Persecution set to rise in India and China in 2021 - report
Persecution has been widespread across India and China even during the pandemic, but things are only likely to get worse in 2021, Release International has warned.
The charity, which supports persecuted Christians worldwide, says that China has "bought the silence of the international community" through trade relations.
This year has continued to see unregistered churches in the country raided or forced to close.
There is increasing surveillance as authorities in some areas have forced registered churches to install CCTV cameras.
Christians also report some churches having to put up posters proclaiming communist beliefs.
"The government of President Xi Jinping is increasing its 'clean up' of anything that does not advance the communist agenda," Release partners said.
"They appear to believe that they can achieve this by systematic opposition."
The Chinese authorities "have bought freedom from censure due to trade with China. Many countries now regard this trade as essential to their own economies," they added.
The report warns that China has exploited the pandemic to increase its grip of churches, particularly unregistered ones.
Release partner Bob Fu, the leader of ChinaAid who has faced bomb threats this year for his religious liberty work, says the Chinese government has accelerated the forced removal of crosses from churches during the pandemic.
"The Chinese Government is trying every way to take advantage of the virus by increasing the crackdown against Christian churches," he said.
In India, growing Hindu nationalism is behind a rise in the violent persecution of Christians since the BJP (Bharatiya Janata Party) came to power in 2014.
Attacks on Christians and churches have only continued following the re-election of BJP Prime Minister Narendra Modi in a landslide victory in May 2019.
The attacks have not stopped despite the pandemic, with the Alliance Defending Freedom recording 225 incidents of religiously motivated violence against Christians in 2020, up from 218 in 2019.
These include a mob attack by up to 3,000 people against Christians in three villages in Chhattisgarh state in September.
Other countries mentioned in the report include Malaysia, where abducted pastor Raymond Koh remains missing.
Release partners warn that the newly formed government is using the Covid outbreak for their own purposes.
"They have closed churches all over the country, where persecution is definitely increasing," they said.
In Nigeria, Christians continue to be attacked by terrorist group Boko Haram and heavily armed Fulani militants.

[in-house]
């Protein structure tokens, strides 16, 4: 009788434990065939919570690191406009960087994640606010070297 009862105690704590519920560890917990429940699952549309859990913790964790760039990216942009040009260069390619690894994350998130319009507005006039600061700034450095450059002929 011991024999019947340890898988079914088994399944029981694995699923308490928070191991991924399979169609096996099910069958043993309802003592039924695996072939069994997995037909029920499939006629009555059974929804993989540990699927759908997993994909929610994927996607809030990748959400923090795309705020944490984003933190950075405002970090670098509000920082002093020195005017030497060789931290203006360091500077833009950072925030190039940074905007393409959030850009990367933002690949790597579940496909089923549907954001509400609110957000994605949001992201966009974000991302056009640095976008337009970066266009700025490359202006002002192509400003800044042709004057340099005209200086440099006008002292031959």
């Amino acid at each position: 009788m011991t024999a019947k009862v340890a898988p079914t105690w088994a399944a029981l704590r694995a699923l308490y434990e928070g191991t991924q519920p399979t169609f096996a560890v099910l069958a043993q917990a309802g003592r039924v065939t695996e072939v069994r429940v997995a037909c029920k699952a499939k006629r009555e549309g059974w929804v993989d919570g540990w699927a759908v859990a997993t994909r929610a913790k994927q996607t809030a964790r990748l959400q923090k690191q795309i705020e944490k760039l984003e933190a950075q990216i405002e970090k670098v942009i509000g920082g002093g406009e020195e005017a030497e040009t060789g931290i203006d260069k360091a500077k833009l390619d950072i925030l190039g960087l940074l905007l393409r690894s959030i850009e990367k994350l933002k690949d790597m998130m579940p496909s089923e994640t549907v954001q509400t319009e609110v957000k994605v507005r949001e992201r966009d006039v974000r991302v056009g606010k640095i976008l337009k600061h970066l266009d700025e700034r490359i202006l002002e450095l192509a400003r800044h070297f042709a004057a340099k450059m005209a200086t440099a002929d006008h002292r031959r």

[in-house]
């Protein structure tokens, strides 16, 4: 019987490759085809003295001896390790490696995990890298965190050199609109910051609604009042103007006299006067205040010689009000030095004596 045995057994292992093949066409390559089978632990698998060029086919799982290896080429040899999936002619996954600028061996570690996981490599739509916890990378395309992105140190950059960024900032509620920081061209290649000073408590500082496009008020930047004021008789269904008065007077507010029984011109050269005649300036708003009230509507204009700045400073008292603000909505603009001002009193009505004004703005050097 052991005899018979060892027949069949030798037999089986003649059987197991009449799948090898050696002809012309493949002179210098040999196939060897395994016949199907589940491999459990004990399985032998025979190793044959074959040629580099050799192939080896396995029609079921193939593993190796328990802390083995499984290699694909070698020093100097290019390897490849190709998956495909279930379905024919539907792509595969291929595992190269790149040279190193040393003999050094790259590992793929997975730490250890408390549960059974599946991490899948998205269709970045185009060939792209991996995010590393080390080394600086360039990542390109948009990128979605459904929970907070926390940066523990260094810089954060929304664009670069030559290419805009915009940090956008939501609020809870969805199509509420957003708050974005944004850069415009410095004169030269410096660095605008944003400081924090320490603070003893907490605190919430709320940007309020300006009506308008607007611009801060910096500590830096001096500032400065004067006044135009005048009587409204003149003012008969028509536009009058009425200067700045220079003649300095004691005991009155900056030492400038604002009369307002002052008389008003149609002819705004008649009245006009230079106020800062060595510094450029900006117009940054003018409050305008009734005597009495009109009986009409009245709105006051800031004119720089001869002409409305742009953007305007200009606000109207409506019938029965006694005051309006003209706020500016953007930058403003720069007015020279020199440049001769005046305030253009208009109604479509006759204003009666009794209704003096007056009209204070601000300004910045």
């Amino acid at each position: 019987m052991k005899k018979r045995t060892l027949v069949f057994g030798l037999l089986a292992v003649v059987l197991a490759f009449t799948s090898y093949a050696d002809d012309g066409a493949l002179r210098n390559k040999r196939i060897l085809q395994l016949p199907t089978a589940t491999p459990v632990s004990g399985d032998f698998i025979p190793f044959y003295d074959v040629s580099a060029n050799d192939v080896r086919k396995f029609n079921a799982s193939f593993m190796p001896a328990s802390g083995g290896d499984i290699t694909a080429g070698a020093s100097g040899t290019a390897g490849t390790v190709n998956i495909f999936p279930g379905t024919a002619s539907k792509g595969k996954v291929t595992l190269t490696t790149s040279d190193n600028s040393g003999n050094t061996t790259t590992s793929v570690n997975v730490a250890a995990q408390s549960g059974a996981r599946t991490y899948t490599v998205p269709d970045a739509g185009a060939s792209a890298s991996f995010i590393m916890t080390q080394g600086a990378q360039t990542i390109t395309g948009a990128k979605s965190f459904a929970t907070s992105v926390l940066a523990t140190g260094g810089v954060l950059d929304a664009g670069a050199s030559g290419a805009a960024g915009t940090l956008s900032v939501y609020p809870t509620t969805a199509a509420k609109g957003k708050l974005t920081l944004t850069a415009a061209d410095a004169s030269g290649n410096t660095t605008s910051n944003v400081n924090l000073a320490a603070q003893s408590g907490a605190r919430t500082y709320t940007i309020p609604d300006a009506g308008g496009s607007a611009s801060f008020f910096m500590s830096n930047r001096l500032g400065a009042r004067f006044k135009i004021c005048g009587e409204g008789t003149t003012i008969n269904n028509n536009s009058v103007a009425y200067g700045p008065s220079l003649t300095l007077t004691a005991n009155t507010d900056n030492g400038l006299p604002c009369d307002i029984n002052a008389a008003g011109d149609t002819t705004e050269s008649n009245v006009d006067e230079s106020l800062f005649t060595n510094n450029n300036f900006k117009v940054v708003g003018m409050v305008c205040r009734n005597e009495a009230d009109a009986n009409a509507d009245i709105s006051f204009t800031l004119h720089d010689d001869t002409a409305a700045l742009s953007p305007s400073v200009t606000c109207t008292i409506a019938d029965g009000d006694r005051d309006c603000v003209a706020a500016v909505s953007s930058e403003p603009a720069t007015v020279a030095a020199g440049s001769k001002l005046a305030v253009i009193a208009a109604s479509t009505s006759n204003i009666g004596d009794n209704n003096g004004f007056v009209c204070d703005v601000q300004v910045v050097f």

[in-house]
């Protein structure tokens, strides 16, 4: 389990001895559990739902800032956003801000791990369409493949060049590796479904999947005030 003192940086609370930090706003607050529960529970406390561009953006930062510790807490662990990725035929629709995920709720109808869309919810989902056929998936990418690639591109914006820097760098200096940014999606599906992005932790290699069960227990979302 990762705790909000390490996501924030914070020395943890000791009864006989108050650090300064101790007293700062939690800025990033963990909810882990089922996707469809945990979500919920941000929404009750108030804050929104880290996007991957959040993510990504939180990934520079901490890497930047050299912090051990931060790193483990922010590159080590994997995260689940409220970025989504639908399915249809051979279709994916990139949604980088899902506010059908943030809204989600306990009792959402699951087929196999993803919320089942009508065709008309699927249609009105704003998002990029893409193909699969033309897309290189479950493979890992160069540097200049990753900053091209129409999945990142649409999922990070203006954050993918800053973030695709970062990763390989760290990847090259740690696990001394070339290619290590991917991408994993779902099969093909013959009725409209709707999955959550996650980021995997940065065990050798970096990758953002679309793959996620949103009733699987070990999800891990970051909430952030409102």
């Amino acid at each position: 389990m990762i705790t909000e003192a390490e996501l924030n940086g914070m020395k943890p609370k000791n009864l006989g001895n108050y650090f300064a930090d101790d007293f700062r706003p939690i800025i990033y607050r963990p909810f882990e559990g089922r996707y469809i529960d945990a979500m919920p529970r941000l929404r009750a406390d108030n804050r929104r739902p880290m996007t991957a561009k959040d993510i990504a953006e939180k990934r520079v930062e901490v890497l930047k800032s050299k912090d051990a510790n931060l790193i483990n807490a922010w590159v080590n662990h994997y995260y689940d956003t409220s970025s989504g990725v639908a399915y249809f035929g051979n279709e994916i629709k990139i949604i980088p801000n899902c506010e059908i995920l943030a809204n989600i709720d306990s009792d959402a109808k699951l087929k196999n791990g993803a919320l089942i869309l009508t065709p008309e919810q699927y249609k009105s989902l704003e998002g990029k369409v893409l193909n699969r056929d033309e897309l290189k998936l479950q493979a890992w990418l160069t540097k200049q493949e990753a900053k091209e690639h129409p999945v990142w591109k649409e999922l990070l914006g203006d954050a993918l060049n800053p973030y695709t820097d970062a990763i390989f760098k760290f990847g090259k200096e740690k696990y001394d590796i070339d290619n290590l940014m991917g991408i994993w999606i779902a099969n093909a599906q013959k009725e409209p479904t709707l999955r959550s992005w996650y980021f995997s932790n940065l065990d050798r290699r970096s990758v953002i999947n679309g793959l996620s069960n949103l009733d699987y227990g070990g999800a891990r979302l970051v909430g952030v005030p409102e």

Release partners there say that the attacks are increasingly taking on the characteristic of a jihad.
"We have seen well-planned, well-orchestrated, systematic attacks on Christian communities that have nothing to do with a fight for grazing lands," said Release partner Rev Hassan John.
"These attacks are driven by an Islamist ideology, aimed at destroying 'the infidels' and, in many places, displacing them from their communities, while the government, by design or omission turns a blind eye to the carnage."
While some have been killed in raids on largely Christian communities, others have been kidnapped for ransom.
Mark Lipdo, another Release partner in Nigeria, adds: "The failure of governance has led to increased criminality with impunity."
Despite the huge challenges, some good news stories have also emerged this year.
Release's partner in North Korea, one of the toughest countries towards Christianity, says that believers there see the pandemic as an act of God that has opened up new opportunities for them.
This includes a doubling of Bible distributions this year despite the Covid restrictions.
"This has been the most creative year we have witnessed in the underground church to date," the partner said.
And in Iran, Christians have been able to avoid government surveillance by meeting online.
"Persecution is on the increase in Iran because the authorities are aware of the growth in the number of converts and house churches. They are determined at all costs to stem this," say Release partners.
"There is no doubt that the government is concerned that disillusioned Muslims are becoming Christians."
Commenting on the findings of the report, Release CEO Paul Robinson said: "Our partners tell us that attacks are on the rise under Communism in China, Islam in Iran and Malaysia, and under militant Hinduism in India.
"Yet despite persecution and pandemic, we see clear evidence of the boldness, courage and trust in God of Christians under pressure around the world."